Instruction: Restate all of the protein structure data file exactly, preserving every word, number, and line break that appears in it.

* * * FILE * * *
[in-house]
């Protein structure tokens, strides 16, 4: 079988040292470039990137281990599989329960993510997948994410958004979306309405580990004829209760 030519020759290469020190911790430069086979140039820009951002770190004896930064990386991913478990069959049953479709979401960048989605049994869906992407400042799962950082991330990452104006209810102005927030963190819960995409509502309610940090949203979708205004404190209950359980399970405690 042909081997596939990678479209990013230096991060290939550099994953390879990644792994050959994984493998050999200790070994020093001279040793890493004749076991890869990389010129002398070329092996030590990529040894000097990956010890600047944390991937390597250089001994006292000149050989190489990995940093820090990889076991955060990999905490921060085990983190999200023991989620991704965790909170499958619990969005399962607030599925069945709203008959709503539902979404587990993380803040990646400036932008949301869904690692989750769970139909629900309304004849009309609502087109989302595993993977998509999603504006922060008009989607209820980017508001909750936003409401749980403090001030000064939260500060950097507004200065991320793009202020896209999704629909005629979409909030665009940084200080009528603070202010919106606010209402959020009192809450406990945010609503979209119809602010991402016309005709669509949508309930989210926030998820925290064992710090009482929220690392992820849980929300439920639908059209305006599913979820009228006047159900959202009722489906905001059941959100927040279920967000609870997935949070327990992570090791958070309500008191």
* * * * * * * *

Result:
[in-house]
């Protein structure tokens, strides 16, 4: 079988040292470039990137281990599989329960993510997948994410958004979306309405580990004829209760 030519020759290469020190911790430069086979140039820009951002770190004896930064990386991913478990069959049953479709979401960048989605049994869906992407400042799962950082991330990452104006209810102005927030963190819960995409509502309610940090949203979708205004404190209950359980399970405690 042909081997596939990678479209990013230096991060290939550099994953390879990644792994050959994984493998050999200790070994020093001279040793890493004749076991890869990389010129002398070329092996030590990529040894000097990956010890600047944390991937390597250089001994006292000149050989190489990995940093820090990889076991955060990999905490921060085990983190999200023991989620991704965790909170499958619990969005399962607030599925069945709203008959709503539902979404587990993380803040990646400036932008949301869904690692989750769970139909629900309304004849009309609502087109989302595993993977998509999603504006922060008009989607209820980017508001909750936003409401749980403090001030000064939260500060950097507004200065991320793009202020896209999704629909005629979409909030665009940084200080009528603070202010919106606010209402959020009192809450406990945010609503979209119809602010991402016309005709669509949508309930989210926030998820925290064992710090009482929220690392992820849980929300439920639908059209305006599913979820009228006047159900959202009722489906905001059941959100927040279920967000609870997935949070327990992570090791958070309500008191």